S-fabric — a planar fabric such as cleavage or foliation; when it forms the dominant fabric in a rock, it may be called an S-tectonite. Foliations and Lineations During deformation, rock forming grains and minerals change their orientation and shape, giving deformed rocks organized planar and linear structures called fabrics.
Planar fabrics resulting from deformation are called schistosity or foliation. Get this from a library. Planar and linear fabrics of deformed rocks: a selection of papers delivered at an International Conference held at ETH Zürich, 30. igneous rocks. In structural geology we are most interested in fabrics that originate when rocks are deformed.
Fabrics are common in folded rocks, and if fabrics develop at the same time as folding they often have a very specific relationship to folds.
Fabrics may be planar or linear. Planar fabrics File Size: KB. Tectonites • Rocks with a penetrative tectonic fabric are also called tectonites. • When linear fabric elements dominate, the rock is called an L- tectonite, whereas a rock with dominantly planar fabrics is called an S-tectonite, and, not surprisingly, rocks with both types of fabric elements are called LS-tectonites.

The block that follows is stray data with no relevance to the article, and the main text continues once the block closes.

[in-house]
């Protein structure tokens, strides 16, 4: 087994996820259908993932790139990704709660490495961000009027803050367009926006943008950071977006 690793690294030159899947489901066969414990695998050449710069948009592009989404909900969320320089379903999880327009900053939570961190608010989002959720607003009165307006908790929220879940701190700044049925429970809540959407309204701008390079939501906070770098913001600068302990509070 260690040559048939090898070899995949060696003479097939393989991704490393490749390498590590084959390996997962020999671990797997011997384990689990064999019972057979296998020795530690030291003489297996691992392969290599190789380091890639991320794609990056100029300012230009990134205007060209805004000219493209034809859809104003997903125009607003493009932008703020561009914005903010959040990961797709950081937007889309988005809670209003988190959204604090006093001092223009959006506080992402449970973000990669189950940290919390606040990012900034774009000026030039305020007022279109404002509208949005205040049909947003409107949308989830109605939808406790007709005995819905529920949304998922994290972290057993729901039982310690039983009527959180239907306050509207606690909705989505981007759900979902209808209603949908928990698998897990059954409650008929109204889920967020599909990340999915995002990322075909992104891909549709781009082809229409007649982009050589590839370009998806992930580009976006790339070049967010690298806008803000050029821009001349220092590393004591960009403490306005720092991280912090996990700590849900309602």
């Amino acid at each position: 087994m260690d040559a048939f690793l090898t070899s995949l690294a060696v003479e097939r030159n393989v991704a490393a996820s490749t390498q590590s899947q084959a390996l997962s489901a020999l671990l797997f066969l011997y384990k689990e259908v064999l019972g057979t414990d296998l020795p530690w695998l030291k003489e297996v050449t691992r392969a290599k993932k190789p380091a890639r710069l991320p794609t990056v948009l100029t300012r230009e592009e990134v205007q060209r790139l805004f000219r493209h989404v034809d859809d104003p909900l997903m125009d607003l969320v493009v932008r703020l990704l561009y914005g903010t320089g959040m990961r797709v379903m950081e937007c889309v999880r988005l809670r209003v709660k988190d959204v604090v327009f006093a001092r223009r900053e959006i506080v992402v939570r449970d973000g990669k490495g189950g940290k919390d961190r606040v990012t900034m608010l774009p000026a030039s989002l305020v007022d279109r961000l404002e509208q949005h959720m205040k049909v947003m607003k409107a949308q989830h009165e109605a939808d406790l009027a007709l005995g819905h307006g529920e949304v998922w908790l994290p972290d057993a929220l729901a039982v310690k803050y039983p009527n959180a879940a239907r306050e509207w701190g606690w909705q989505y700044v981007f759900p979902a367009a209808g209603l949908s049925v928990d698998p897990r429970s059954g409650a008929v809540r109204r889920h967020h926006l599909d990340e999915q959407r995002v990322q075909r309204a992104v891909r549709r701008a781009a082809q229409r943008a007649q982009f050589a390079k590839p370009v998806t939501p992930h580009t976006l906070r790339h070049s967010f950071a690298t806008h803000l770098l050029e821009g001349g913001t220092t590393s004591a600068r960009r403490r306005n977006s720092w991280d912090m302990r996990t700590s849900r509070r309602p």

Structural geology is the study of the three-dimensional distribution of rock units with respect to their deformational histories. The primary goal of structural geology is to use measurements of present-day rock geometries to uncover information about the history of deformation in the rocks, and ultimately, to understand the stress field that resulted in the observed strain and geometries.
In the fabrics of most metamorphically deformed rocks some degree of parallel alignment of planar or linear fabric elements is evident. Such rocks are said to be schistose or foliated. Although these two terms have been used in different senses by some writers [Harker, ], in this paper schistosity and foliation are defined synonymously to include all parallel fabrics of metamorphic origin.
This paper examines the geological implications of an analysis of constraints on the orientation of fold axes in orthotropic materials. We argue that. linear scratch marks. rocks deformed under low to moderate temperatures may develop a planar fabric along which they break called rock.